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Home / Carpe Diem / Heather Mac Donald on how the new ‘adversity score’ = a backdoor to racial quotas in college admissions – Publications – AEI

Heather Mac Donald on how the new ‘adversity score’ = a backdoor to racial quotas in college admissions – Publications – AEI

Summary:
AEI Heather Mac Donald on how the new ‘adversity score’ = a backdoor to racial quotas in college admissions From Heather Mac Donald’s City Journal article “Grievance Proxies” (italics added): For decades, the College Board defended the SAT, which it writes and administers, against charges that the test gives an unfair advantage to middle-class white students. No longer. Under relentless pressure from the racial-preferences lobby, the Board has now caved to the anti-meritocratic ideology of ‘diversity.’ The Board will calculate for each SAT-taker an ‘adversity score’ that purports to measure a student’s socioeconomic position, according to the Wall Street Journal. Colleges can use this adversity index to boost the admissions ranking of allegedly disadvantaged students who otherwise would

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Heather Mac Donald on how the new ‘adversity score’ = a backdoor to racial quotas in college admissions

Heather Mac Donald on how the new ‘adversity score’ = a backdoor to racial quotas in college admissions - Publications – AEI

From Heather Mac Donald’s City Journal article “Grievance Proxies” (italics added):

For decades, the College Board defended the SAT, which it writes and administers, against charges that the test gives an unfair advantage to middle-class white students. No longer. Under relentless pressure from the racial-preferences lobby, the Board has now caved to the anti-meritocratic ideology of ‘diversity.’ The Board will calculate for each SAT-taker an ‘adversity score’ that purports to measure a student’s socioeconomic position, according to the Wall Street Journal. Colleges can use this adversity index to boost the admissions ranking of allegedly disadvantaged students who otherwise would score too poorly to be considered for admission.

Advocates of this change claim that it is not about race. That is a fiction. In fact, the SAT adversity score is simply the latest response on the part of mainstream institutions to the seeming intractability of the racial academic-achievement gap. If that gap did not exist, the entire discourse about “diversity” would evaporate overnight. The average white score on the 2018 SAT (1,123 out of a possible 1,600) was 177 points higher than the average black score (946), approximately a standard deviation of difference. This gap has persisted for decades (see chart above). It is not explained by socioeconomic disparities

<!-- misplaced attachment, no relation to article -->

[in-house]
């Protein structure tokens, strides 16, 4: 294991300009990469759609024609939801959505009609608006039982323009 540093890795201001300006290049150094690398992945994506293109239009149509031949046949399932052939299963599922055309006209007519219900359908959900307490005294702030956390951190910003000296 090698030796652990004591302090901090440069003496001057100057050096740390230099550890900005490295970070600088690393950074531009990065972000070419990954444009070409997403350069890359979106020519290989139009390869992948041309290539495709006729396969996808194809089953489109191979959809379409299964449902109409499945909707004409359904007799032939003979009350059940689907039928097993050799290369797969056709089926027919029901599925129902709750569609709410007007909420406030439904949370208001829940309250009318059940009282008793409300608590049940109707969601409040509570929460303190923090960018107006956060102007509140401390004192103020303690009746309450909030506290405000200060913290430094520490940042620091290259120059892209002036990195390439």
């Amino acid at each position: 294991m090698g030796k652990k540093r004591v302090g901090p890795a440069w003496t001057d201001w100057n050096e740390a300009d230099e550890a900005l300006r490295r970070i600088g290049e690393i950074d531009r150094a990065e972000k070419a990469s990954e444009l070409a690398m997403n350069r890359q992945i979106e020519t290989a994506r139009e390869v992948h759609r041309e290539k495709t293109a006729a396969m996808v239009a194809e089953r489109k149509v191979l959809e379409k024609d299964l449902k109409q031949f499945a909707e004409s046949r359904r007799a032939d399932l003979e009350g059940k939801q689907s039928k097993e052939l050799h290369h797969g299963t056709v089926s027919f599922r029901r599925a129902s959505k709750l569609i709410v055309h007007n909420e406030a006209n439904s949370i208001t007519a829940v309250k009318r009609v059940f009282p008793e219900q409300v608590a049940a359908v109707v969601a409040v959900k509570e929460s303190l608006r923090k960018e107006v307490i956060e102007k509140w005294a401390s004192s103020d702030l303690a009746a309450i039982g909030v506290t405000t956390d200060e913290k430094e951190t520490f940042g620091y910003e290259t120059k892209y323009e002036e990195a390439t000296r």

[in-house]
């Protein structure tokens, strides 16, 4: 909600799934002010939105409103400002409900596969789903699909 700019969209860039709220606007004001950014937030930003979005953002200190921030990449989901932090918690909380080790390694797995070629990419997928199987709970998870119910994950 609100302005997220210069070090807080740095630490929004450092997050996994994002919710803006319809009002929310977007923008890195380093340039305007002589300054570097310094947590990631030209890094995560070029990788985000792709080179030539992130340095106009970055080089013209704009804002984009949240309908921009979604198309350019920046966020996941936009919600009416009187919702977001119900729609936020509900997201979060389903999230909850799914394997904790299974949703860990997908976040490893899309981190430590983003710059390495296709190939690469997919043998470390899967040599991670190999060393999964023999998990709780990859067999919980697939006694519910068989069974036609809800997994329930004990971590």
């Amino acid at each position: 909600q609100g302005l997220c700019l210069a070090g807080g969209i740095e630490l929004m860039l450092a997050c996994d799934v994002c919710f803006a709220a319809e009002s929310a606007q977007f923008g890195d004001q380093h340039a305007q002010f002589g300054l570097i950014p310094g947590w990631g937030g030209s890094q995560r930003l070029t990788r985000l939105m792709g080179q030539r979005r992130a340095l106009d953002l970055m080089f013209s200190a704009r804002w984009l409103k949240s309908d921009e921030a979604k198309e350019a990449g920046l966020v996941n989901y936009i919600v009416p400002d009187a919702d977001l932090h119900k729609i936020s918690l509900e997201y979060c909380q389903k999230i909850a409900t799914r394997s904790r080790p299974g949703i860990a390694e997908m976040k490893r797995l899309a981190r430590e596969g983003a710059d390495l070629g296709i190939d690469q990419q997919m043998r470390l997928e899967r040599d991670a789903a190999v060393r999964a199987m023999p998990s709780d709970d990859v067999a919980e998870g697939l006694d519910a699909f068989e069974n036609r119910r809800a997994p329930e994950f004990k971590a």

…….

Those who rail against “white privilege” as a determinant of academic achievement have a nagging problem: Asians. Asian students outscore white students on the SAT by 100 points; they outscore blacks by 277 points (see chart). It is not Asian families’ economic capital that vaults them to the top of the academic totem pole; it is their emphasis on scholarly effort and self-discipline. Every year in New York City, Asian elementary school students vastly outperform every other racial and ethnic group on the admissions test for the city’s competitive public high schools, even though a disproportionate number of them come from poor immigrant families.

……

Colleges pay lip service to socioeconomic diversity, but that concept is inevitably a surrogate for race. Colleges have repeatedly rejected admissions schemes that purport to substitute socioeconomic preferences for racial preferences, on the ground that those socioeconomic schemes do not yield enough “underrepresented minorities.”

At present, thanks to racial preferences, many black high school students know that they don’t need to put in as much scholarly effort as non-“students of color” to be admitted to highly competitive colleges. The adversity score will only reinforce that knowledge. That is not a reality conducive to life achievement. The only guaranteed beneficiaries of this new scheme are the campus diversity bureaucrats. They have been given another assurance of academically handicapped students who can be leveraged into grievance, more diversity sinecures, and lowered academic standards.

Heather Mac Donald on how the new ‘adversity score’ = a backdoor to racial quotas in college admissions
Mark Perry

Mark Perry
Mark J. Perry is concurrently a scholar at AEI and a professor of economics and finance at the University of Michigan’s Flint campus. He is best known as the creator and editor of the popular economics blog Carpe Diem. At AEI, Perry writes about economic and financial issues for American.com and the AEIdeas blog.

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